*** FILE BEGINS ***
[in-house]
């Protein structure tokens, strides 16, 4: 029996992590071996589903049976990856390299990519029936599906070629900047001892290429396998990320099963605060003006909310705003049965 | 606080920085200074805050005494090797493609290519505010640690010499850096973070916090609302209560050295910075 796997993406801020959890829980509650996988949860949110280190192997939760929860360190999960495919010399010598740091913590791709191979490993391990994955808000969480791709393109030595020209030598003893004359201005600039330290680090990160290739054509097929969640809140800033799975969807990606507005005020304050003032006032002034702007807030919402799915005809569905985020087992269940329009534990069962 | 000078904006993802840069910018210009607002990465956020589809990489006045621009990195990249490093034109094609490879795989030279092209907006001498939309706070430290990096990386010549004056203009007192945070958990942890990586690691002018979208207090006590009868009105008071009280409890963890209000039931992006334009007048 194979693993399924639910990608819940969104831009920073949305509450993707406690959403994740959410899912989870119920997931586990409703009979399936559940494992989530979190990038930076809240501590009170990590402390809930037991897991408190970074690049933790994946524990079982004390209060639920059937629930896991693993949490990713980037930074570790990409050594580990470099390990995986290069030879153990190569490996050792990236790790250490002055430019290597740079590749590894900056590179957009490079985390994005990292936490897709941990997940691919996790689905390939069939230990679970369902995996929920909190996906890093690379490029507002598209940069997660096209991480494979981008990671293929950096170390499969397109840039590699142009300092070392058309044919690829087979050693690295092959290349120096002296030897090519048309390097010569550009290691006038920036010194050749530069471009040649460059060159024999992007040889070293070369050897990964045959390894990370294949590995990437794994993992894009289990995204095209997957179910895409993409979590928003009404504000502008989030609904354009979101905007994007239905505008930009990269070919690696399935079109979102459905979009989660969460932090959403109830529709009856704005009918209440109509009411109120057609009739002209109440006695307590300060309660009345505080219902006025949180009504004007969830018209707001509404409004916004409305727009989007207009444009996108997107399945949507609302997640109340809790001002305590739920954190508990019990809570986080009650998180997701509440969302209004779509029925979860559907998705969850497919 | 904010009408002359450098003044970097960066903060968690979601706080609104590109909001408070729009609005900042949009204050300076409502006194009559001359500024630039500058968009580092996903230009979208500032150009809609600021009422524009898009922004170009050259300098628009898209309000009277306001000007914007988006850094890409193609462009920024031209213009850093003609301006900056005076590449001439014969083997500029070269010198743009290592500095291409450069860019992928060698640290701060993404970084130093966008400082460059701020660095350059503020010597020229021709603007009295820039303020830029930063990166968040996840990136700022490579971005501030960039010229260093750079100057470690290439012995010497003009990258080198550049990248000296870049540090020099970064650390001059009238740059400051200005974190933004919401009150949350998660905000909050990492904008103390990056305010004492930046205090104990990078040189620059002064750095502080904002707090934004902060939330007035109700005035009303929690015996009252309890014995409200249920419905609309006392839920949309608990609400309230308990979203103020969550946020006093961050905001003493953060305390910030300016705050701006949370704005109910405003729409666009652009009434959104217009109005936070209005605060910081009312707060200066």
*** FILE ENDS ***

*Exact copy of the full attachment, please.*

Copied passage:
[in-house]
């Protein structure tokens, strides 16, 4: 029996992590071996589903049976990856390299990519029936599906070629900047001892290429396998990320099963605060003006909310705003049965 | 606080920085200074805050005494090797493609290519505010640690010499850096973070916090609302209560050295910075 796997993406801020959890829980509650996988949860949110280190192997939760929860360190999960495919010399010598740091913590791709191979490993391990994955808000969480791709393109030595020209030598003893004359201005600039330290680090990160290739054509097929969640809140800033799975969807990606507005005020304050003032006032002034702007807030919402799915005809569905985020087992269940329009534990069962 | 000078904006993802840069910018210009607002990465956020589809990489006045621009990195990249490093034109094609490879795989030279092209907006001498939309706070430290990096990386010549004056203009007192945070958990942890990586690691002018979208207090006590009868009105008071009280409890963890209000039931992006334009007048 194979693993399924639910990608819940969104831009920073949305509450993707406690959403994740959410899912989870119920997931586990409703009979399936559940494992989530979190990038930076809240501590009170990590402390809930037991897991408190970074690049933790994946524990079982004390209060639920059937629930896991693993949490990713980037930074570790990409050594580990470099390990995986290069030879153990190569490996050792990236790790250490002055430019290597740079590749590894900056590179957009490079985390994005990292936490897709941990997940691919996790689905390939069939230990679970369902995996929920909190996906890093690379490029507002598209940069997660096209991480494979981008990671293929950096170390499969397109840039590699142009300092070392058309044919690829087979050693690295092959290349120096002296030897090519048309390097010569550009290691006038920036010194050749530069471009040649460059060159024999992007040889070293070369050897990964045959390894990370294949590995990437794994993992894009289990995204095209997957179910895409993409979590928003009404504000502008989030609904354009979101905007994007239905505008930009990269070919690696399935079109979102459905979009989660969460932090959403109830529709009856704005009918209440109509009411109120057609009739002209109440006695307590300060309660009345505080219902006025949180009504004007969830018209707001509404409004916004409305727009989007207009444009996108997107399945949507609302997640109340809790001002305590739920954190508990019990809570986080009650998180997701509440969302209004779509029925979860559907998705969850497919 | 904010009408002359450098003044970097960066903060968690979601706080609104590109909001408070729009609005900042949009204050300076409502006194009559001359500024630039500058968009580092996903230009979208500032150009809609600021009422524009898009922004170009050259300098628009898209309000009277306001000007914007988006850094890409193609462009920024031209213009850093003609301006900056005076590449001439014969083997500029070269010198743009290592500095291409450069860019992928060698640290701060993404970084130093966008400082460059701020660095350059503020010597020229021709603007009295820039303020830029930063990166968040996840990136700022490579971005501030960039010229260093750079100057470690290439012995010497003009990258080198550049990248000296870049540090020099970064650390001059009238740059400051200005974190933004919401009150949350998660905000909050990492904008103390990056305010004492930046205090104990990078040189620059002064750095502080904002707090934004902060939330007035109700005035009303929690015996009252309890014995409200249920419905609309006392839920949309608990609400309230308990979203103020969550946020006093961050905001003493953060305390910030300016705050701006949370704005109910405003729409666009652009009434959104217009109005936070209005605060910081009312707060200066």